For my entree dish I ordered the Tofu Satay Dish with four skewers of tofu, stir fried veggies and a curried peanut sauce [VERY similar to The Friendly Thai]. The peanut sauce, however, was different. It did not resemble the typical brown I expected. It was very chunky but it was yellow, like it had been “curried”. It was still excellent and the waitress told me it was vegetarian so I believed her. [i.e. no chicken or fish stock added]

Paulo also ordered the deep fried veggie spring rolls for his appetizer and he ordered the Pad Thai that came with a side of marinated boneless chicken breast. He loved it.

The restaurant is spread across two dining halls, both cosy and casual. There is a bar at the back at the restaurant and table mats advertise a medley of cocktails which was kind of cheesy.
SOTR accepts all cards and there are three locations in the city.

Arax Restaurant

1966 Queen E Toronto
(416) 693-5707

Last night Justine and I went out for dinner at the 16th annual Beaches Jazz Festival in the Beaches. We found this cute, charming Mediterranean bar/restaurant in the heart of the Beaches with about 15-20 tables.

The decor of Arax is “homey”, looks like its family run, (we peaked inside the kitchen and it looked like the owner’s mother was the cook that night.) with dim lighting, in an intimate bar-like setting. The place was surrounded by very happy customer, photos of people kissing, depicting a “home-style” neighbourhood restaurant, richly surrounded by an arrays of large mirrors (giving the illusion that it’s larger) and strung with a cheesy floral design resembling trashy curtains from the 1980’s.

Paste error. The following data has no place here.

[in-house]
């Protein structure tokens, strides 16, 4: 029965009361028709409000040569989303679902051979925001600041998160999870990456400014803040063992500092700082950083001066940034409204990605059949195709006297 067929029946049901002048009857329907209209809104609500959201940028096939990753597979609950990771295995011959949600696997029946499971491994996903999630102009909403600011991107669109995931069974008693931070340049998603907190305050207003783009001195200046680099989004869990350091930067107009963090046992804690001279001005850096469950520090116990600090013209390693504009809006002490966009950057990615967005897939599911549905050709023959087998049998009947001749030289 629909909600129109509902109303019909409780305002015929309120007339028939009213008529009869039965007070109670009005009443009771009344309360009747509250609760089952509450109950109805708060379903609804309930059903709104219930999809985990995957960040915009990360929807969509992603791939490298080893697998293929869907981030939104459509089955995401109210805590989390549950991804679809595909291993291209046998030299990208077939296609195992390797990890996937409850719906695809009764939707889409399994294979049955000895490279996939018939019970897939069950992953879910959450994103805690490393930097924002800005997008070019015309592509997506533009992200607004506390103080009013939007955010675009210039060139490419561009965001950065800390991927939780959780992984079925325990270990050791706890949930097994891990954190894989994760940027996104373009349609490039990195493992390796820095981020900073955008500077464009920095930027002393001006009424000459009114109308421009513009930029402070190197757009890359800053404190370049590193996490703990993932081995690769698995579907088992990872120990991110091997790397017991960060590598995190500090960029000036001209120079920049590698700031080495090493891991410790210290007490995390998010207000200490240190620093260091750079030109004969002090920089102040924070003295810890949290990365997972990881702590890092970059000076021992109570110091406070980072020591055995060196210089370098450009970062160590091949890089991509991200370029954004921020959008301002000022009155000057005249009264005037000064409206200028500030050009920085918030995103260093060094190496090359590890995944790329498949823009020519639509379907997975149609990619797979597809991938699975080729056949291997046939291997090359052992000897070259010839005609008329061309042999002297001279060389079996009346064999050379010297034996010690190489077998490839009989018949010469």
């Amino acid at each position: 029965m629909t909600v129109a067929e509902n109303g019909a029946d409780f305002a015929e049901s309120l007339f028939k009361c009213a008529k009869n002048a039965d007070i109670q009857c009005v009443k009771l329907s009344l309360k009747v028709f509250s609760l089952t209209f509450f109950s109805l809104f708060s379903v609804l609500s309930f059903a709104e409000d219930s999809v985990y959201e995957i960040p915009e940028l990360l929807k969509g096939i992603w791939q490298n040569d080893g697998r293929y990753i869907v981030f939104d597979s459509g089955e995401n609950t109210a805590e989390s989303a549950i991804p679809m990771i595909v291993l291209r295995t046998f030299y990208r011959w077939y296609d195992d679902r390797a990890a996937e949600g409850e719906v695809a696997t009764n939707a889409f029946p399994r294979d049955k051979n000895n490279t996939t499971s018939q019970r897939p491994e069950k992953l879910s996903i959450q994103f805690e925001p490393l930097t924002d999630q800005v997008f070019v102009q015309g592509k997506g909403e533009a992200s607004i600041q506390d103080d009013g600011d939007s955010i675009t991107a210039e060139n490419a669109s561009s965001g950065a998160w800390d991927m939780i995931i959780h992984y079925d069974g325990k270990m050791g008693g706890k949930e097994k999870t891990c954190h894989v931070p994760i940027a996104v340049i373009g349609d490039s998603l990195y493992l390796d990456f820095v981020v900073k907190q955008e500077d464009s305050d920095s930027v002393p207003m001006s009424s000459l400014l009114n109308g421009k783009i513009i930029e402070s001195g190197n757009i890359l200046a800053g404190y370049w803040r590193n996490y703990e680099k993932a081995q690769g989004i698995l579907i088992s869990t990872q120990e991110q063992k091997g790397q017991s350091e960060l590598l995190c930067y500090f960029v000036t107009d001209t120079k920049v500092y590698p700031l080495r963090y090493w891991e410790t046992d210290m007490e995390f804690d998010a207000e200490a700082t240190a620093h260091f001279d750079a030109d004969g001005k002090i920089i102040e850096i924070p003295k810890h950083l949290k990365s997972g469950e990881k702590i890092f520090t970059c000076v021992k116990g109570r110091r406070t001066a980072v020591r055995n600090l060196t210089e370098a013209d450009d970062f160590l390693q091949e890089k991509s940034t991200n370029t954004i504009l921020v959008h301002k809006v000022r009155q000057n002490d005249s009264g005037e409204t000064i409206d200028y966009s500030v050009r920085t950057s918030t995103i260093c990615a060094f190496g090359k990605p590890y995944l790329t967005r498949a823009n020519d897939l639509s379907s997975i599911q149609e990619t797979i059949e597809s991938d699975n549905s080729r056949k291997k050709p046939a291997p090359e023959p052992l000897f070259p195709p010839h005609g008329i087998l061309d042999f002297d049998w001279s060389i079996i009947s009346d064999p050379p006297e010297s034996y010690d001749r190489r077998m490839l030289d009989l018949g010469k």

Staff are very friendly and the customers looked so comfortable, like family. They were very lively and looked as though they were enjoying themselves immensely. The only drawback is the very small and limited menu. From this simple one page menu of about 15 items, we only found 2 vegetarian options.

Some dishes on the menu include Fried zucchini slices ($5.95) (Lightly battered) , and sweet tomato chutney with mushrooms and peppers ($5.95) , and Lahmajoun ($13.95) grilled flatbread with a layer of seasoned ground beef. ($13.95).

Justine ordered the large Falafel plate, with 4 Falafels, salad, topped with Tahini sauce and a plate of thinly sliced pita (unfortunately white pita) for $13.95. I ordered the vegetarian shawarma plate with spicy red beans and medley of vegetables and salad for $13.95 topped with tahini sauce. I loved the mix of the flavourful beans in a lemony viniagrette, topped with the strong aroma of the tahini. Prices are as follows. Appetizers and salads are $5.95-$9.95 and entrees are $9.95-$13.95

Our food was fresh, tasty, and although there was a lot of tahini on our plate, we still thought the food was excellent. Falafel was not too greasy but fresh, nutty, and flavourful.At first glance, it resembles a bar with a large display of drinks.

They accept all cards. Service was excellent and staff are enthusiastic and seem to love working there. Food was excellent and water was always refreshed with a lime 🙂

Tryst Cafe

2197 Queen E
(416) 693-5775

Right in the heart of the Beaches, the storefront resembles a simple bubble tea shop but when you go inside, it is a great place for cheap, fast, fresh Asian fare. The owners work there, a friendly couple who display their menu flat on the table by the cash. You can order directly from the cash, as the place is really casual. It’s really hot in the summer so be warned.